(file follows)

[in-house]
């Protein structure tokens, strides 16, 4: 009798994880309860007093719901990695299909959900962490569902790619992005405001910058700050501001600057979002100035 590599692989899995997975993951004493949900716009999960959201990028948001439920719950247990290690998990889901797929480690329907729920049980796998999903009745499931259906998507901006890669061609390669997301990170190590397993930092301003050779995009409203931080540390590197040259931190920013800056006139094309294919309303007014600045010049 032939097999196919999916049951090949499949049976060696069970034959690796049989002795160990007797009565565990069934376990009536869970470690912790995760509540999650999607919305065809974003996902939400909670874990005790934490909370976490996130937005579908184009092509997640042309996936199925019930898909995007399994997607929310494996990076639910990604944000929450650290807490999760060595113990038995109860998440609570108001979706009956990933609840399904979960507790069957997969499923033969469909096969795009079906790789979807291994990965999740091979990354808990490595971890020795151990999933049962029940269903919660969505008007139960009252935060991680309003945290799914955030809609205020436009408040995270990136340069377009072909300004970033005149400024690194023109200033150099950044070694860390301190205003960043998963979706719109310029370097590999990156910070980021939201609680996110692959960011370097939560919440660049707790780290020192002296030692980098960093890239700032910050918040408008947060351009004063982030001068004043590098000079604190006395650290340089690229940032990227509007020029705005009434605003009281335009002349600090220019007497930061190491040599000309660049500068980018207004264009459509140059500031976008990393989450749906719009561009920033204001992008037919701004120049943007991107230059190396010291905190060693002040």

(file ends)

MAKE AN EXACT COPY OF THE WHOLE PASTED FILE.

[in-house]
């Protein structure tokens, strides 16, 4: 009798994880309860007093719901990695299909959900962490569902790619992005405001910058700050501001600057979002100035 590599692989899995997975993951004493949900716009999960959201990028948001439920719950247990290690998990889901797929480690329907729920049980796998999903009745499931259906998507901006890669061609390669997301990170190590397993930092301003050779995009409203931080540390590197040259931190920013800056006139094309294919309303007014600045010049 032939097999196919999916049951090949499949049976060696069970034959690796049989002795160990007797009565565990069934376990009536869970470690912790995760509540999650999607919305065809974003996902939400909670874990005790934490909370976490996130937005579908184009092509997640042309996936199925019930898909995007399994997607929310494996990076639910990604944000929450650290807490999760060595113990038995109860998440609570108001979706009956990933609840399904979960507790069957997969499923033969469909096969795009079906790789979807291994990965999740091979990354808990490595971890020795151990999933049962029940269903919660969505008007139960009252935060991680309003945290799914955030809609205020436009408040995270990136340069377009072909300004970033005149400024690194023109200033150099950044070694860390301190205003960043998963979706719109310029370097590999990156910070980021939201609680996110692959960011370097939560919440660049707790780290020192002296030692980098960093890239700032910050918040408008947060351009004063982030001068004043590098000079604190006395650290340089690229940032990227509007020029705005009434605003009281335009002349600090220019007497930061190491040599000309660049500068980018207004264009459509140059500031976008990393989450749906719009561009920033204001992008037919701004120049943007991107230059190396010291905190060693002040």